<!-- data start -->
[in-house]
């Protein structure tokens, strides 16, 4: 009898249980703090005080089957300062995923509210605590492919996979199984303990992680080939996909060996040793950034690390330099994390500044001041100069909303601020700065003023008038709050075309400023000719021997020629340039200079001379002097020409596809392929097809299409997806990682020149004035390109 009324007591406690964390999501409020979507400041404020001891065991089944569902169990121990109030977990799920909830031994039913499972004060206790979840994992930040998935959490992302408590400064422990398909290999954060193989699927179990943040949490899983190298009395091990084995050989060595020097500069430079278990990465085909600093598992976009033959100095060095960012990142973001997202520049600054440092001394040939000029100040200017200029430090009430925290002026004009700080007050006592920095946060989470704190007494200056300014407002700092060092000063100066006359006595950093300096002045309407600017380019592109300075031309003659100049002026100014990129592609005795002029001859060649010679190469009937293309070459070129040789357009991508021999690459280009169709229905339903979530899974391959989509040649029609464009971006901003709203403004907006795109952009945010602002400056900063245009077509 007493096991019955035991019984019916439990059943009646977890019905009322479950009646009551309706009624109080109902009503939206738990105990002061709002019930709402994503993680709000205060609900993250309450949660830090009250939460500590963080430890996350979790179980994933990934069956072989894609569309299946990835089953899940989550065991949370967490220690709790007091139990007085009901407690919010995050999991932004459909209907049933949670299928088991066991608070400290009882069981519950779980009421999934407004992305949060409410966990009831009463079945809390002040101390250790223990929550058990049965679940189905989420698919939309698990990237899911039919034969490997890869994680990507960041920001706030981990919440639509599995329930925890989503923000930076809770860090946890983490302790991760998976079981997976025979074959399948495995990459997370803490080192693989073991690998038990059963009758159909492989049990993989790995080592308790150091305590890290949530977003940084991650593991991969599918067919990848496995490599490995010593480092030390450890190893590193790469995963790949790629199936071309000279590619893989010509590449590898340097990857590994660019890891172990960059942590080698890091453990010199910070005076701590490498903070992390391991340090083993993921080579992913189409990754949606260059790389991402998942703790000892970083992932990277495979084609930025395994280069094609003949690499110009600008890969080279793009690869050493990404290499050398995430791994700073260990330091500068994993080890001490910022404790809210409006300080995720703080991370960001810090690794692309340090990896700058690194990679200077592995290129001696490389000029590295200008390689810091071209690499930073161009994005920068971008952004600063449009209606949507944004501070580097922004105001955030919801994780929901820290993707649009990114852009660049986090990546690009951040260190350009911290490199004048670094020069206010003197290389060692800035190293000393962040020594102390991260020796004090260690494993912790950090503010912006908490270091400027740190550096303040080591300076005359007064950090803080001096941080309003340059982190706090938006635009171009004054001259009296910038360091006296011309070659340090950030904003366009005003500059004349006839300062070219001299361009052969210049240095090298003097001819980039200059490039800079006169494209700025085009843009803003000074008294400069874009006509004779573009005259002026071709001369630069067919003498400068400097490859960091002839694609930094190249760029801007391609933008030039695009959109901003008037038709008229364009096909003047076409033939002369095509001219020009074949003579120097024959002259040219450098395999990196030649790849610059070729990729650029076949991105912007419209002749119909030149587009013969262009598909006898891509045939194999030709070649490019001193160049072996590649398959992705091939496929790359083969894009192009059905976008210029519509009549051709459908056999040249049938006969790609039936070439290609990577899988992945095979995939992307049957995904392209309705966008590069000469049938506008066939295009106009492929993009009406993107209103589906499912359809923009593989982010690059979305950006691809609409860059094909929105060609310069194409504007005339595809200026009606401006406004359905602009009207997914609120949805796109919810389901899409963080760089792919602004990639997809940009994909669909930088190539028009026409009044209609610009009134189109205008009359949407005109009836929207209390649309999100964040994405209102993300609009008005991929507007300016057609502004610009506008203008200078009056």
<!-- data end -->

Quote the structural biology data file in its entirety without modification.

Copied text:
[in-house]
């Protein structure tokens, strides 16, 4: 009898249980703090005080089957300062995923509210605590492919996979199984303990992680080939996909060996040793950034690390330099994390500044001041100069909303601020700065003023008038709050075309400023000719021997020629340039200079001379002097020409596809392929097809299409997806990682020149004035390109 009324007591406690964390999501409020979507400041404020001891065991089944569902169990121990109030977990799920909830031994039913499972004060206790979840994992930040998935959490992302408590400064422990398909290999954060193989699927179990943040949490899983190298009395091990084995050989060595020097500069430079278990990465085909600093598992976009033959100095060095960012990142973001997202520049600054440092001394040939000029100040200017200029430090009430925290002026004009700080007050006592920095946060989470704190007494200056300014407002700092060092000063100066006359006595950093300096002045309407600017380019592109300075031309003659100049002026100014990129592609005795002029001859060649010679190469009937293309070459070129040789357009991508021999690459280009169709229905339903979530899974391959989509040649029609464009971006901003709203403004907006795109952009945010602002400056900063245009077509 007493096991019955035991019984019916439990059943009646977890019905009322479950009646009551309706009624109080109902009503939206738990105990002061709002019930709402994503993680709000205060609900993250309450949660830090009250939460500590963080430890996350979790179980994933990934069956072989894609569309299946990835089953899940989550065991949370967490220690709790007091139990007085009901407690919010995050999991932004459909209907049933949670299928088991066991608070400290009882069981519950779980009421999934407004992305949060409410966990009831009463079945809390002040101390250790223990929550058990049965679940189905989420698919939309698990990237899911039919034969490997890869994680990507960041920001706030981990919440639509599995329930925890989503923000930076809770860090946890983490302790991760998976079981997976025979074959399948495995990459997370803490080192693989073991690998038990059963009758159909492989049990993989790995080592308790150091305590890290949530977003940084991650593991991969599918067919990848496995490599490995010593480092030390450890190893590193790469995963790949790629199936071309000279590619893989010509590449590898340097990857590994660019890891172990960059942590080698890091453990010199910070005076701590490498903070992390391991340090083993993921080579992913189409990754949606260059790389991402998942703790000892970083992932990277495979084609930025395994280069094609003949690499110009600008890969080279793009690869050493990404290499050398995430791994700073260990330091500068994993080890001490910022404790809210409006300080995720703080991370960001810090690794692309340090990896700058690194990679200077592995290129001696490389000029590295200008390689810091071209690499930073161009994005920068971008952004600063449009209606949507944004501070580097922004105001955030919801994780929901820290993707649009990114852009660049986090990546690009951040260190350009911290490199004048670094020069206010003197290389060692800035190293000393962040020594102390991260020796004090260690494993912790950090503010912006908490270091400027740190550096303040080591300076005359007064950090803080001096941080309003340059982190706090938006635009171009004054001259009296910038360091006296011309070659340090950030904003366009005003500059004349006839300062070219001299361009052969210049240095090298003097001819980039200059490039800079006169494209700025085009843009803003000074008294400069874009006509004779573009005259002026071709001369630069067919003498400068400097490859960091002839694609930094190249760029801007391609933008030039695009959109901003008037038709008229364009096909003047076409033939002369095509001219020009074949003579120097024959002259040219450098395999990196030649790849610059070729990729650029076949991105912007419209002749119909030149587009013969262009598909006898891509045939194999030709070649490019001193160049072996590649398959992705091939496929790359083969894009192009059905976008210029519509009549051709459908056999040249049938006969790609039936070439290609990577899988992945095979995939992307049957995904392209309705966008590069000469049938506008066939295009106009492929993009009406993107209103589906499912359809923009593989982010690059979305950006691809609409860059094909929105060609310069194409504007005339595809200026009606401006406004359905602009009207997914609120949805796109919810389901899409963080760089792919602004990639997809940009994909669909930088190539028009026409009044209609610009009134189109205008009359949407005109009836929207209390649309999100964040994405209102993300609009008005991929507007300016057609502004610009506008203008200078009056």